Well, horror is back in The Horror! The Horror!: Comic Books the Government Didn’t Want You to Read! Edited and with commentary by Jim Trombetta, the book contains full color scans of these gems from this golden age, as well as a bonus DVD of a 1955 special about the “evils” of horror comics. Four Color Fear: Forgotten Horror Comics of the 1950s is another new anthology to check out. Containing extensive notes, and reproductions keeping with original formats, editors Benson and Sadowski have hand-picked the best and the essential. Also included are 32 full-page classic cover reproductions. Wow! What I really like about these classic comics is that you just won't see anything quite like them anymore – they are truly a relic of their time. I love the old artwork and the stories range from the genuinely creepy to downright silly (example: killer cactus on rampage). Happy reading, and stay scared.

AADL programs provide inspiration!

If you live hereIf you live here

Jannie Ho who participated in last summer's AADL Comics Fundamentals six-week workshop recently announced on her blog that she has finished her first comics story for the Sketch Book Project. In the epilogue, she thanks Comics Fundamental instructor Jerzy Drozd whose question sparked the idea for her book, If You Lived Here. And now Jannie’s book will tour the country before joining the book collection of The Brooklyn Art Library.

Pretty cool huh? If you want to develop your visual storytelling ideas join the next Comics Fundamentals six-week workshop. It will meet on Wednesdays July 6-August 10 (6:00-8:00 p.m.).

Youth and Teen Magazine Update -- Mars, Manga and the World's Greatest Drummers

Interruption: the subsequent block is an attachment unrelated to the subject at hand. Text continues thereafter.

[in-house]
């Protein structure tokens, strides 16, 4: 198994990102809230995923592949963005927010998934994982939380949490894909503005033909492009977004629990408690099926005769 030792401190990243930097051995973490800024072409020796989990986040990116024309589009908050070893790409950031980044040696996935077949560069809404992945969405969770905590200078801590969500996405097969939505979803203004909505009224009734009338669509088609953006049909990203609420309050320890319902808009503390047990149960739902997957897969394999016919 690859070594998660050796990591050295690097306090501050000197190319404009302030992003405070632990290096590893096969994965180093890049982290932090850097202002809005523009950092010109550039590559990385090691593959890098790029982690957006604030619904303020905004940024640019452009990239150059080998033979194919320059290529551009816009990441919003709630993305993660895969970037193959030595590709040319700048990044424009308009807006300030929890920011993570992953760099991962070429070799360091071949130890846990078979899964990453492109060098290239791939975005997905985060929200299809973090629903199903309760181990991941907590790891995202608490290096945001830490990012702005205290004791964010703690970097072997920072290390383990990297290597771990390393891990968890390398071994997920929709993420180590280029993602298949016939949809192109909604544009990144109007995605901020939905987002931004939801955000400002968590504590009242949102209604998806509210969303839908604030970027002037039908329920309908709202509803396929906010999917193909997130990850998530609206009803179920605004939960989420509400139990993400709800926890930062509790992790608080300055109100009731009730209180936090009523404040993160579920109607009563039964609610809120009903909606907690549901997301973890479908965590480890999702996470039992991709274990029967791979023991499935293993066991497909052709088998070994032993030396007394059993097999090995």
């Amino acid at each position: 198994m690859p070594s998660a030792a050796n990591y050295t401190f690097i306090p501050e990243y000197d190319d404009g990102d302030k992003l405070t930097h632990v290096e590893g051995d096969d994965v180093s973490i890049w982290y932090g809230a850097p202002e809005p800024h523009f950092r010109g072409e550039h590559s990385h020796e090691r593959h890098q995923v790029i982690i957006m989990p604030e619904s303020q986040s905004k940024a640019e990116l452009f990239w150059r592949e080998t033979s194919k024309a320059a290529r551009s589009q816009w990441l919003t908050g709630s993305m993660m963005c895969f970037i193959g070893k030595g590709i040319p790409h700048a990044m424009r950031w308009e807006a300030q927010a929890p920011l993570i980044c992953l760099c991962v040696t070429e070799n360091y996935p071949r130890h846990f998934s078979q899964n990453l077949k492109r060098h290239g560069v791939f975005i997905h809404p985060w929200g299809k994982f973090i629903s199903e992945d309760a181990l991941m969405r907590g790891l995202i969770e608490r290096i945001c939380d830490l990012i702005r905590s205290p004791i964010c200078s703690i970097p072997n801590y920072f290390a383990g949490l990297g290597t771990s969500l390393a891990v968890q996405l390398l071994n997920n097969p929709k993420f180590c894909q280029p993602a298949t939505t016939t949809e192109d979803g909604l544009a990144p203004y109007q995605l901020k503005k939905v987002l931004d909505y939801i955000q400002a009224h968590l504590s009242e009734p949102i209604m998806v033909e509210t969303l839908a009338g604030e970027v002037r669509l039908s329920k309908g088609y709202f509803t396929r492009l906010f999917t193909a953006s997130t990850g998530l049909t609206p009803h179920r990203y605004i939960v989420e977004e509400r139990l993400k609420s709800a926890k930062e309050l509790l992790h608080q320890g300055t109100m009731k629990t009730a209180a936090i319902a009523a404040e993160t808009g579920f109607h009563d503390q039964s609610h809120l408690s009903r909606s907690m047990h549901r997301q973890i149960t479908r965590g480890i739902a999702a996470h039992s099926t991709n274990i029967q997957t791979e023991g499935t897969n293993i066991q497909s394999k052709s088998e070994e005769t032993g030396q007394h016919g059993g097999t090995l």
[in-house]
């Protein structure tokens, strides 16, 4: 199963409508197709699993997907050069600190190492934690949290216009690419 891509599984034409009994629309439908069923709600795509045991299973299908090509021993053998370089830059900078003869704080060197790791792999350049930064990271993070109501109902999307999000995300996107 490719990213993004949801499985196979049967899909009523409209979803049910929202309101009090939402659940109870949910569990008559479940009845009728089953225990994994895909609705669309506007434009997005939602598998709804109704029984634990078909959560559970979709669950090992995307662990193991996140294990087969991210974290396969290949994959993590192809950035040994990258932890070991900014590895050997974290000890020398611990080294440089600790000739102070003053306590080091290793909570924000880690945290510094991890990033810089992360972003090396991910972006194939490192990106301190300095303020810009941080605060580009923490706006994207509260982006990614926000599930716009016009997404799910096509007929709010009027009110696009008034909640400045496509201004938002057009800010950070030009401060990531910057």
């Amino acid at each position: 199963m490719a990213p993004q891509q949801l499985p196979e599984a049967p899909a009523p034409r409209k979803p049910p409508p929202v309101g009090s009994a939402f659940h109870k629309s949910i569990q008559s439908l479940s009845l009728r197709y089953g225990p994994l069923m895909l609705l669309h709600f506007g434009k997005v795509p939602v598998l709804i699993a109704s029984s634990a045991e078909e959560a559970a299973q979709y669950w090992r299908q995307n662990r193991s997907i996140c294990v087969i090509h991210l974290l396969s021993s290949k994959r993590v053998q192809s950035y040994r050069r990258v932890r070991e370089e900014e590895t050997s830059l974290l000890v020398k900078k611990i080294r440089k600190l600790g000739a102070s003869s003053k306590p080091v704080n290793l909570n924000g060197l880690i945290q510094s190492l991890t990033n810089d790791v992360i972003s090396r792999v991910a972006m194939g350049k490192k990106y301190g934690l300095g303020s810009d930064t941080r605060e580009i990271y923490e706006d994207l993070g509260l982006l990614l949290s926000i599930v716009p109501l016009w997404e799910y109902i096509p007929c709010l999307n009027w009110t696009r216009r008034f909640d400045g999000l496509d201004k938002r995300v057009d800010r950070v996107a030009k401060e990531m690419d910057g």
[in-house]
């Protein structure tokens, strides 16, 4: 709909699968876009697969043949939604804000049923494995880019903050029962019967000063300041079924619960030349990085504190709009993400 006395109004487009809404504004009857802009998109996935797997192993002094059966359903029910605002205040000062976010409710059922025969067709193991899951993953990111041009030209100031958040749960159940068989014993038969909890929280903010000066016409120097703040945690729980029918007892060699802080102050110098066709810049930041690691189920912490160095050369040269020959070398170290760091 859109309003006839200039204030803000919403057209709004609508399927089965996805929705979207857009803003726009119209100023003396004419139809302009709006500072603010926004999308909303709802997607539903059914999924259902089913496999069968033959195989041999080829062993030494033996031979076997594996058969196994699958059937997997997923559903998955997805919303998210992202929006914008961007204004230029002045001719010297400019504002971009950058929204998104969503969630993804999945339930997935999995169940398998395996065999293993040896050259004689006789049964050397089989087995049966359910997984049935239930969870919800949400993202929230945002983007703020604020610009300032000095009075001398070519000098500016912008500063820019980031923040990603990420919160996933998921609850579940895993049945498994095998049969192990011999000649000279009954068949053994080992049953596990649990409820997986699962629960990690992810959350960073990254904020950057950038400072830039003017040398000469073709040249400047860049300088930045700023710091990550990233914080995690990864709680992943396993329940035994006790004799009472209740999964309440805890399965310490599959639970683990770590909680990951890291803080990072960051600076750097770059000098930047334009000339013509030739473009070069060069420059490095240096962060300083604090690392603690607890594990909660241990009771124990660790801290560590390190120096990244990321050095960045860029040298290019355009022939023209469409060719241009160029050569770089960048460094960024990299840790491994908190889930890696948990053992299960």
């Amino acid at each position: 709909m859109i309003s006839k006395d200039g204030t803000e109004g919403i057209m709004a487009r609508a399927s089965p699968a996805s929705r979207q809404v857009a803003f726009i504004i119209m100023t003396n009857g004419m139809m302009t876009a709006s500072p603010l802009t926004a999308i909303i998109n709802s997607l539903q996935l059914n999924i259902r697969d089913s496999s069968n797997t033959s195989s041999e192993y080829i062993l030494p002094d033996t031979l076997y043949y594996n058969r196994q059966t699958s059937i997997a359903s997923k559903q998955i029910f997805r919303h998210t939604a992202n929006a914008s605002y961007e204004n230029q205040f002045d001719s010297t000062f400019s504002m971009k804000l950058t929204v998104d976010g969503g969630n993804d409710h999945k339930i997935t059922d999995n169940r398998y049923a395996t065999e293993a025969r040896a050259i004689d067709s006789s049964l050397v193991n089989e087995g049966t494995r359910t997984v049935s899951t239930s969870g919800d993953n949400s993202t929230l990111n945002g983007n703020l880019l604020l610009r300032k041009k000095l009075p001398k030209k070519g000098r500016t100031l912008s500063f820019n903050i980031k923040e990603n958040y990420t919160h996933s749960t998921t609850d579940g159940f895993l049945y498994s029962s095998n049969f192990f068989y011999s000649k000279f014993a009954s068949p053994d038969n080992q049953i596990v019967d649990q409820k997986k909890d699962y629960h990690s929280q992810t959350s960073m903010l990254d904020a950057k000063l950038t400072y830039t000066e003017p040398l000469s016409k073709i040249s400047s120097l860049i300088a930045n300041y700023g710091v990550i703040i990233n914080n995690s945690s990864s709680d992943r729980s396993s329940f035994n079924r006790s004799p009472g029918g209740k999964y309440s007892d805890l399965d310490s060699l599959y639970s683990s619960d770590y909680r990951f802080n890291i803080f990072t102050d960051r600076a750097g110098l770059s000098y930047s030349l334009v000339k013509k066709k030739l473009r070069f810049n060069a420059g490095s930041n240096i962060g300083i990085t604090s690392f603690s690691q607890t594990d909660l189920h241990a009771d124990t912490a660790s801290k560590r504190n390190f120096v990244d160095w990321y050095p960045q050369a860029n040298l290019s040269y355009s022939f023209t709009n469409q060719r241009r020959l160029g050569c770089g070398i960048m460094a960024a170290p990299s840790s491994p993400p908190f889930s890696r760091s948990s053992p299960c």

by Nadya Pekk, Flickr.comby Nadya Pekk, Flickr.com
Want to jump into January 2011? Try these magazines -- with awesome new issues for the New Year!

For kids:
Ask Magazine: Giant dinosaurs, an island of tiny humans, and the reason giants don't exist.
Muse Magazine: Women Astronauts, Space-Sickness and Martians, oh my!

For teens:
Drum! Magazine: The Ultimate Readers' Choice Awards -- The World's Greatest Drummers!
Otaku USA Magazine: News, reviews and, of course manga! This month Otaku USA features sneak peeks at Lychee Light Club and Street Fighter Gaiden, with reviews of FLCL, Gravitation, Xam'd: Lost Memories.

Read 'em while they're new, people!

Take Part in Art -- Art that Tells a Story

by "T" altered art, Flickr.comby "T" altered art, Flickr.com

People have been using pictures to tell stories since…well, forever! Cave paintings, illuminated manuscripts, and the Bayeux Tapestry are all ancestors of modern picture books and graphic novels. To explore the relationship between art and storytelling, you could always come visit the Youth Art Table downtown, or enjoy our abundant and awesome resources at home.

Some excellent artists – modern and historical – have focused on using art to tell stories. To learn more about these artists try reading:
Brueghel: A Gift for Telling Stories – about the life of Dutch artist Pieter Brueghel.
En mi Familia and Family Pictures by Mexican-American artist Carmen Lomas Garza.
Pretty much anything about Norman Rockwell.

To explore how artists tell stories using pictures, try these books.
Telling Stories in Art by Joy Richardson provides examples readers can use to create their own story in art!
Understanding Comics by Scott McCloud describes how graphic novelists use pictures to tell their stories, and Drawing Words and Writing Pictures by Jessica Abel guides readers in creating their own graphic novels!
Read a wordless picture book to see how amazing a story without words can be.

If you have children ages 4-7, you can also attend one of the University of Michigan Museum of Art’s Storytime in the Museum programs starting January 8. University of Michigan students read stories related to the art on display at the museum to bring art to life!